Privacy advocacy groups like the EFF and Fight for the Future have been warning about the Kids Online Safety Act (KOSA) since 2022 now, but it's still been working its way through Senate committees despite this, and it's never been closer to passing than now.
To share what's at stake here, KOSA is a bill which would pressure large platforms like Instagram and YouTube to wipe the internet of any content broadly deemed "inappropriate" for minors. We know that over-broad mandates like the ones in KOSA are used in places with content filtering already to block resources far outside the original scope of these bills, such as suicide prevention hotlines and other educational materials that policymakers don't approve of.
Authoritarian regimes love bills like KOSA, because they know that broad language to block content that is not "in your best interest" can be easily wielded as a tool to solidify their power by blocking resources that disagree with their political agenda, even though it's content that people would universally agree is "not dangerous." Thus it is no surprise that this bill has bipartisan support among members of both political parties, as some members of our government continue to work to eliminate privacy and free speech online, and others still seem to naively believe that the name of a bill has any relation to its content whatsoever.
In addition to this censorship mandate, KOSA would require an elaborate age-verification process for sites to follow, likely one run by a privacy-invasive third-party service along the lines of ID.me or Clear.
All of this means that KOSA will have widespread repercussions for all internet users, not just children. Even if it were to magically only affect children somehow, research has shown time and time again that putting children under surveillance and limiting their access to information makes them less safe, not more. However, as is, the requirements of this bill would almost certainly lead to increased tracking of all platform users, and platforms will lean towards over-censorship to avoid new liability risks introduced by this bill.
Big Tech Begins Endorsing KOSA
A week ago, Snapchat became the first "Big Tech" platform to publicly endorse KOSA, breaking from the NetChoice lobbying group they're a member of which has historically opposed KOSA alongside many other large tech companies.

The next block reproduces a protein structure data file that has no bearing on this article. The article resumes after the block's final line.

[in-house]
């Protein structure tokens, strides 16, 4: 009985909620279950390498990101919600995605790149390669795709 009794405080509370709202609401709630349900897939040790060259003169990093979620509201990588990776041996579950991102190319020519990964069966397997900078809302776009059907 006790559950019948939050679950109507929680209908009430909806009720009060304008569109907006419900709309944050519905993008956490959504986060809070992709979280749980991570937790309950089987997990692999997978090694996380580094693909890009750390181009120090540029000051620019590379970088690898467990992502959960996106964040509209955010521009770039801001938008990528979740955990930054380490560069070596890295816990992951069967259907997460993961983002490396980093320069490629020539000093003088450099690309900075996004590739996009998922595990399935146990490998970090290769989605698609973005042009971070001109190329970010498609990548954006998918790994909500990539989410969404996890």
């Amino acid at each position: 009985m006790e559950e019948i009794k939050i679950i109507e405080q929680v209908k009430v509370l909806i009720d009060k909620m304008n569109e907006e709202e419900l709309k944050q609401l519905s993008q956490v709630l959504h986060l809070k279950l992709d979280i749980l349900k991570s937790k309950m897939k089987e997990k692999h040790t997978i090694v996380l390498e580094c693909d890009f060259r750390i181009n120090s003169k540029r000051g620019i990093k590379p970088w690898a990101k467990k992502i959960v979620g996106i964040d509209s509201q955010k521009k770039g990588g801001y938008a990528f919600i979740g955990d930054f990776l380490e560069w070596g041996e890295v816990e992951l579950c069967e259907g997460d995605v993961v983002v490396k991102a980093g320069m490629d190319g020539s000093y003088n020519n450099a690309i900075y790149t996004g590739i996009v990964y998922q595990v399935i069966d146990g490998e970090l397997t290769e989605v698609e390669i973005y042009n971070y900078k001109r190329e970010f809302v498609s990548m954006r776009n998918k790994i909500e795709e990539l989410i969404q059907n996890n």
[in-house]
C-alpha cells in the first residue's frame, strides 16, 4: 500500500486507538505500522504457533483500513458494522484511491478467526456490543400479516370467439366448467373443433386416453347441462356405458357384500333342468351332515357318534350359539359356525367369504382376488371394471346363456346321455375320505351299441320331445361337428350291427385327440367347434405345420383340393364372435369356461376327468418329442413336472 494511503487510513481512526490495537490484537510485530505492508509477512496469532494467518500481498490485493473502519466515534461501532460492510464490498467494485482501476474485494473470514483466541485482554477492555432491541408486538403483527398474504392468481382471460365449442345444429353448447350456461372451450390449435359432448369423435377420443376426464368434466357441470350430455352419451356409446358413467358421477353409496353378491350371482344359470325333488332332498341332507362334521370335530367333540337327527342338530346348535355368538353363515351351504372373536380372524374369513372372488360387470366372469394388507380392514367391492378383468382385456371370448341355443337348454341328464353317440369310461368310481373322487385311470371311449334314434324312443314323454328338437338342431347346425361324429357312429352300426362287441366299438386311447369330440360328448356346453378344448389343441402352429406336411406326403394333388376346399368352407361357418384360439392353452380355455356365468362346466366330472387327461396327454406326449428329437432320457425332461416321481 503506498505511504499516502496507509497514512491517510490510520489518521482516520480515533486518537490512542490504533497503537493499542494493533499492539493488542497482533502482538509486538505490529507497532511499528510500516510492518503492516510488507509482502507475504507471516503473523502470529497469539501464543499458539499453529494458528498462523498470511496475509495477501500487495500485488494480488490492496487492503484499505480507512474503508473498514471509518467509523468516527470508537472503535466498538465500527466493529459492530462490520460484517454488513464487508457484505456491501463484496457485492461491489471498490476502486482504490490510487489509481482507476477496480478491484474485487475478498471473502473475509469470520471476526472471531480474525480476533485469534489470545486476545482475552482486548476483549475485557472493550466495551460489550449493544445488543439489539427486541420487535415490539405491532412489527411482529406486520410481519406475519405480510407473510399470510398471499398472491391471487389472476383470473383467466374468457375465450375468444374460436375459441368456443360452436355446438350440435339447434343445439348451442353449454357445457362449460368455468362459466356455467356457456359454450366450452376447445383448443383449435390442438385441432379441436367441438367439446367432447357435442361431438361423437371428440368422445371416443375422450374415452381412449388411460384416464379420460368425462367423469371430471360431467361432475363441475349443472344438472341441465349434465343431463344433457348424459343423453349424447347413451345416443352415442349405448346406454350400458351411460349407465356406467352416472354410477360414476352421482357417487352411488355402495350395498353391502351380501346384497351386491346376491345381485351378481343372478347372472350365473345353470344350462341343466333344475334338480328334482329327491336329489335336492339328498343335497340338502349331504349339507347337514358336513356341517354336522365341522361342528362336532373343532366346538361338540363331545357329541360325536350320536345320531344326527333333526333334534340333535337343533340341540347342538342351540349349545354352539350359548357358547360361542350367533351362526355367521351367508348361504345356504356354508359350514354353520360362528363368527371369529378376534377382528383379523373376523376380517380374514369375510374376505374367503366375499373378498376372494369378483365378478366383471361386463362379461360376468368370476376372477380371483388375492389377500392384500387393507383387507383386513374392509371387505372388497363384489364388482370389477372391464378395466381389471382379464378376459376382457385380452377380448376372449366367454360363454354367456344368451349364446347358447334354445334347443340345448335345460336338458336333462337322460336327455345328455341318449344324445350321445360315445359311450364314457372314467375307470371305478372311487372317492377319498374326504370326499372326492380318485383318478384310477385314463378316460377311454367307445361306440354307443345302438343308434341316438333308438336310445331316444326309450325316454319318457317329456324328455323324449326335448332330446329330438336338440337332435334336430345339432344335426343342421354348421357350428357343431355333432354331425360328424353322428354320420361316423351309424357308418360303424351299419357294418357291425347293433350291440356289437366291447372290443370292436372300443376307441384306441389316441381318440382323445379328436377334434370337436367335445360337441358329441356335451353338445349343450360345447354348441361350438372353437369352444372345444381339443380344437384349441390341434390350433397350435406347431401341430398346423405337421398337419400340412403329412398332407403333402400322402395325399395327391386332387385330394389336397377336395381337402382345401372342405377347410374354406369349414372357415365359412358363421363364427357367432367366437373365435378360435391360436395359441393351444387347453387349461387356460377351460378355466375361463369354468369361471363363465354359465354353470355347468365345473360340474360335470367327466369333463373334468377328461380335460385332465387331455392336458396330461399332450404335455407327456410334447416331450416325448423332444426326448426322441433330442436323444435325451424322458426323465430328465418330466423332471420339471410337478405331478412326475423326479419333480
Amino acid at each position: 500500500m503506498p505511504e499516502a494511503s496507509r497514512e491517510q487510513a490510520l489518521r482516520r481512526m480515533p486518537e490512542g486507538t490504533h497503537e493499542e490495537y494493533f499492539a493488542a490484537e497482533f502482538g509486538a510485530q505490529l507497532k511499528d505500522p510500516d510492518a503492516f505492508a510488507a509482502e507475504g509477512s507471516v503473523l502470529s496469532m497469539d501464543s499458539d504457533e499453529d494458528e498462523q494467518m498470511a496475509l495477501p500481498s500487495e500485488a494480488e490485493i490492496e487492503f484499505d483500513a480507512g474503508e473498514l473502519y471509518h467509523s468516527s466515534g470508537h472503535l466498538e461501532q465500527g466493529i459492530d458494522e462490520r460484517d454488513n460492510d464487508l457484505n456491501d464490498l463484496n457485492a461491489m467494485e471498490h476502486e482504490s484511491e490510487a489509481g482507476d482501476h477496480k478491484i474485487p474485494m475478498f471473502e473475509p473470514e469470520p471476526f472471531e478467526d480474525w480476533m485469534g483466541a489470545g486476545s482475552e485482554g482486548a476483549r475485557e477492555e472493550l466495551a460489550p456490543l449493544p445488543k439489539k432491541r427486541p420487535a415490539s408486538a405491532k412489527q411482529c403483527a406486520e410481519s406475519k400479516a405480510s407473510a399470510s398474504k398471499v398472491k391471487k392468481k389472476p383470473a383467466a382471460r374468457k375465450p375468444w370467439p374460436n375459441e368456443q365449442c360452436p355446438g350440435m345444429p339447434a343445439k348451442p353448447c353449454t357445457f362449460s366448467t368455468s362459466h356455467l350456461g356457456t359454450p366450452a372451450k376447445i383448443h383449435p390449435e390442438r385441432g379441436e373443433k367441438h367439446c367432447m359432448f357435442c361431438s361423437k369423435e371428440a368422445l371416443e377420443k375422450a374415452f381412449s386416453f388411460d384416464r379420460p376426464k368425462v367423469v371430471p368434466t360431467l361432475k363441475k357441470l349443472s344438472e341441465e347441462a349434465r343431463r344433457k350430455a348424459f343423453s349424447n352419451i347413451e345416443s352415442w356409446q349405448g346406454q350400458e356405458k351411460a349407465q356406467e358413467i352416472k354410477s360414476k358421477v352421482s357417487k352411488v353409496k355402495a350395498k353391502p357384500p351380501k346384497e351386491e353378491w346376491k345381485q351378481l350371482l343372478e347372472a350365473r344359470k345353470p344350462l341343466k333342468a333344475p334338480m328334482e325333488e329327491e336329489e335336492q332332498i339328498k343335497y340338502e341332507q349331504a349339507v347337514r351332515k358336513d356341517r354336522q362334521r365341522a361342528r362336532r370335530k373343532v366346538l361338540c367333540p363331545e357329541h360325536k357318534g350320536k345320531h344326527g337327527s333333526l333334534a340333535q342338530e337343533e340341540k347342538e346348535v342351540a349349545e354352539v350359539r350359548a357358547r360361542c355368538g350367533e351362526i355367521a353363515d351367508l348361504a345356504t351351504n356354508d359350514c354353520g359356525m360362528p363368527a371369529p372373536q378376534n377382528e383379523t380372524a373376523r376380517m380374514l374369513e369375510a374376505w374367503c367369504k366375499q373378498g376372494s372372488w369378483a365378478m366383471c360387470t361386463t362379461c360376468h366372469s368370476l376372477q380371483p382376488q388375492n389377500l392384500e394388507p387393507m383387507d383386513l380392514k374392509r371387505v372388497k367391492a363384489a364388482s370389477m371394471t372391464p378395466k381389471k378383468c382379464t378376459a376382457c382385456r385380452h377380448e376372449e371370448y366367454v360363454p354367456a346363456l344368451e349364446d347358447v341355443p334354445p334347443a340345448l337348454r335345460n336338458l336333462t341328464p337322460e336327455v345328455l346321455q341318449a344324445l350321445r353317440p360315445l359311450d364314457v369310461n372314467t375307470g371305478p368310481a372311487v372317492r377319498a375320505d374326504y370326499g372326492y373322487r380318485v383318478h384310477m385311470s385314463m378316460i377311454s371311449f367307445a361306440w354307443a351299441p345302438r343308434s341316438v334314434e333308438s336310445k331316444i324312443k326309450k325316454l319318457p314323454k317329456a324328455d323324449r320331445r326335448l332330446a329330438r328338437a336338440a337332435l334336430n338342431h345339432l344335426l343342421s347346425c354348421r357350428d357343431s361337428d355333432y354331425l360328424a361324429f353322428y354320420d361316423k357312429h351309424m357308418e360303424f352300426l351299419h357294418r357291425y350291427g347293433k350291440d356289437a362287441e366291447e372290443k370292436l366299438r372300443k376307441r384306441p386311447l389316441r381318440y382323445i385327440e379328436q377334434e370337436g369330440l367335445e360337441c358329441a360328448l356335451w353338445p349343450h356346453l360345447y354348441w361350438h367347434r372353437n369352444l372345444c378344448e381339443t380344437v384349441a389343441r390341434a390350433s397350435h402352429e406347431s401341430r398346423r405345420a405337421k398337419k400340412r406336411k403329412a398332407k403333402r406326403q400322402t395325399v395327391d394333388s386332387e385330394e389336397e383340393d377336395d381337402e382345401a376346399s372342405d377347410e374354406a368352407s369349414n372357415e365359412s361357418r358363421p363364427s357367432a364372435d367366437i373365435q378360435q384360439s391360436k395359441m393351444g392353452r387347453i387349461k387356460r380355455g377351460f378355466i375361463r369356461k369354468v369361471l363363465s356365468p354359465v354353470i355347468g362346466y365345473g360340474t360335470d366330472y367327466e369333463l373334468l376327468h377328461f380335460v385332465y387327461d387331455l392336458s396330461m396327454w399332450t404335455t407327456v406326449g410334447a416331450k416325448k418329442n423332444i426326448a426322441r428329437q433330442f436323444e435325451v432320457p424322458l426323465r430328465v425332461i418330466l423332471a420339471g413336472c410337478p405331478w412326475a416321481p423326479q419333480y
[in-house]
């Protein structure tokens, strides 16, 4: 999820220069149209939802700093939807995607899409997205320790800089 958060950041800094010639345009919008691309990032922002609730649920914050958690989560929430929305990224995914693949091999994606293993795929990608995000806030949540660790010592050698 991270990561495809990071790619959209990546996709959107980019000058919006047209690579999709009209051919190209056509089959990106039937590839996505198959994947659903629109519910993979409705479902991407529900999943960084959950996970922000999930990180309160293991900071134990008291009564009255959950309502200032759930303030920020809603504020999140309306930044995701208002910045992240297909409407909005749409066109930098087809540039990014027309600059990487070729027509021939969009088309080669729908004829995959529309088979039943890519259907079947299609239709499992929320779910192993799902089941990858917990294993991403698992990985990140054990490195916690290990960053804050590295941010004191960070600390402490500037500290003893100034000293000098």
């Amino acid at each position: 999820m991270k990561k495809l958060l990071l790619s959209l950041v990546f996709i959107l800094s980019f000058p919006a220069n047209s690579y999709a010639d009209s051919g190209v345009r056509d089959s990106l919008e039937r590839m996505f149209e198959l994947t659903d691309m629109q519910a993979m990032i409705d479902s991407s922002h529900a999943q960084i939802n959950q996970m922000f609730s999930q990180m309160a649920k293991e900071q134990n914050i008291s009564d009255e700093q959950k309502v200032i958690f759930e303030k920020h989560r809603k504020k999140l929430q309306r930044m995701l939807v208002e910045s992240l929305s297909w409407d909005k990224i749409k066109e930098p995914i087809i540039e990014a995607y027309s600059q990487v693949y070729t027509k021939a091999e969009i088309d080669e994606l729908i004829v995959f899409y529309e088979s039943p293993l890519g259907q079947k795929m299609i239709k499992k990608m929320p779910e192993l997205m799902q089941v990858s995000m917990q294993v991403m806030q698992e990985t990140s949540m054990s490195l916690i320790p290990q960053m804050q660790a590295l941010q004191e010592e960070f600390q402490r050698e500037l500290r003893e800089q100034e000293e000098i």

Earlier today, Microsoft joined Snap in their endorsement of this bill, just hours before the CEOs of Snap, Discord, TikTok, Meta, and X (formerly Twitter) were summoned to the Senate Judiciary Committee to discuss child safety on their platforms.
This is especially troubling because it's transformed KOSA from the usual "we care about the children" dog and pony show that Congress typically puts on into a formidable bill which suddenly has support from major players in this space.
Censorship (Still) Doesn't Work
Of course, there is dangerous content on the internet, but content filters like the ones proposed have been shown to consistently fail at distinguishing "good" speech from "bad" speech.
The topics targeted by KOSA can be dangerous, but they're also complex, and merely discussing them is not dangerous by default. KOSA would demand that all discussions about any of these "dangerous" topics be blocked from viewing by minors entirely.
It's one of the reasons Tumblr and Instagram have had such a hard time combating eating disorder content on their platform. When Tumblr attempted to do so, they found that the keywords commonly used in pro-anorexia content were often the same as the ones used by content which discouraged anorexia, worsening the problem overall by cutting off access to those educational resources. When Instagram blocked certain hashtags related to eating disorders, it actually increased the visibility of content which promoted eating disorders by spawning hundreds of slightly misspelled hashtags to deal with (e.g. “thinspiration” became “thynsperation”), as opposed to the handful of hashtags before that users could avoid themselves.
Some lawmakers in support of KOSA have said outright that their intent is to censor educational content that has nothing to do with child safety once it is passed. Bill co-sponsor Marsha Blackburn wants to pass this bill to block resources about scientifically-backed gender affirming care, or in her words to "protect minor children from the transgender in our culture."
Censorship isn't the only problem with this bill of course, the surveillance system that will be required to enforce it is just as problematic. I've written before about age verification systems and their potential to devastate free speech on the internet. KOSA-mandated parental control systems have already been proven to have detrimental effects on child safety too. Even in the healthiest households, surveillance of children is actually bad for them, and isn't a real solution to helping kids navigate the internet.
Nobody in their right mind would argue that a parent's interest in deciding what their child can and can't view online is exactly the same whether that child is 5 or 15, but KOSA would put all children under 16 into a single bucket and demand that they all be restricted and tracked exactly the same across platforms.
It should be obvious that a bill which prohibits "harm" to children without an airtight definition of what harm is could never work. If laws worked like that, all we would need is a single law: "It's illegal to harm anyone."
The reality is that certain lawmakers look for any opportunity they can find to bypass the constitution and restrict your rights, and believe that using "children" as an excuse to do so is their best move.
If you live in the United States, you should contact your lawmaker today and demand that they oppose KOSA, and focus their efforts on creating a federal privacy law like the EU's GDPR to protect, rather than track, all internet users.